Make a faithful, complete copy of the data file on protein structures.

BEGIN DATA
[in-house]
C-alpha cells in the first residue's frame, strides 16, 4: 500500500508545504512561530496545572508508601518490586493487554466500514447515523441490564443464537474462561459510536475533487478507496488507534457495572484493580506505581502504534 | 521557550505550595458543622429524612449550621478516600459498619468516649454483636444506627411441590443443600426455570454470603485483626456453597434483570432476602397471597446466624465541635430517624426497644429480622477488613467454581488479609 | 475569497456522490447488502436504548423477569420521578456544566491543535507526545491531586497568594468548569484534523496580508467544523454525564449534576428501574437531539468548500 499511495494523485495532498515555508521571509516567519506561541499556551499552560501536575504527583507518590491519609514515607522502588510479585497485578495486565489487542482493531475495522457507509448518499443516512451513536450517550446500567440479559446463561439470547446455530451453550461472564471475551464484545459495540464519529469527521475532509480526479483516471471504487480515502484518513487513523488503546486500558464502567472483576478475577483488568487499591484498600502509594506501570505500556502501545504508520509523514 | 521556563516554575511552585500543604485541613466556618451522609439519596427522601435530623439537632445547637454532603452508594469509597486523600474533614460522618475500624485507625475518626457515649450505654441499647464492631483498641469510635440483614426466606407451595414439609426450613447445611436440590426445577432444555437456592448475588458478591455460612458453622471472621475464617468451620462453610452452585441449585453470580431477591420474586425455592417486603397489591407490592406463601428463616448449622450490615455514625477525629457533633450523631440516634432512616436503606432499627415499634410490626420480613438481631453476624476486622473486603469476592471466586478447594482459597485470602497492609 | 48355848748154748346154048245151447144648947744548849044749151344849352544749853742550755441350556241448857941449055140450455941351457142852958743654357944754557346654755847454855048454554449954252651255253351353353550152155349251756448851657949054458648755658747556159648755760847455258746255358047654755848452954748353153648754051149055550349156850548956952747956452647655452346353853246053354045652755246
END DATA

[in-house]
C-alpha cells in the first residue's frame, strides 16, 4: 500500500508545504512561530496545572508508601518490586493487554466500514447515523441490564443464537474462561459510536475533487478507496488507534457495572484493580506505581502504534 | 521557550505550595458543622429524612449550621478516600459498619468516649454483636444506627411441590443443600426455570454470603485483626456453597434483570432476602397471597446466624465541635430517624426497644429480622477488613467454581488479609 | 475569497456522490447488502436504548423477569420521578456544566491543535507526545491531586497568594468548569484534523496580508467544523454525564449534576428501574437531539468548500 499511495494523485495532498515555508521571509516567519506561541499556551499552560501536575504527583507518590491519609514515607522502588510479585497485578495486565489487542482493531475495522457507509448518499443516512451513536450517550446500567440479559446463561439470547446455530451453550461472564471475551464484545459495540464519529469527521475532509480526479483516471471504487480515502484518513487513523488503546486500558464502567472483576478475577483488568487499591484498600502509594506501570505500556502501545504508520509523514 | 521556563516554575511552585500543604485541613466556618451522609439519596427522601435530623439537632445547637454532603452508594469509597486523600474533614460522618475500624485507625475518626457515649450505654441499647464492631483498641469510635440483614426466606407451595414439609426450613447445611436440590426445577432444555437456592448475588458478591455460612458453622471472621475464617468451620462453610452452585441449585453470580431477591420474586425455592417486603397489591407490592406463601428463616448449622450490615455514625477525629457533633450523631440516634432512616436503606432499627415499634410490626420480613438481631453476624476486622473486603469476592471466586478447594482459597485470602497492609 | 48355848748154748346154048245151447144648947744548849044749151344849352544749853742550755441350556241448857941449055140450455941351457142852958743654357944754557346654755847454855048454554449954252651255253351353353550152155349251756448851657949054458648755658747556159648755760847455258746255358047654755848452954748353153648754051149055550349156850548956952747956452647655452346353853246053354045652755246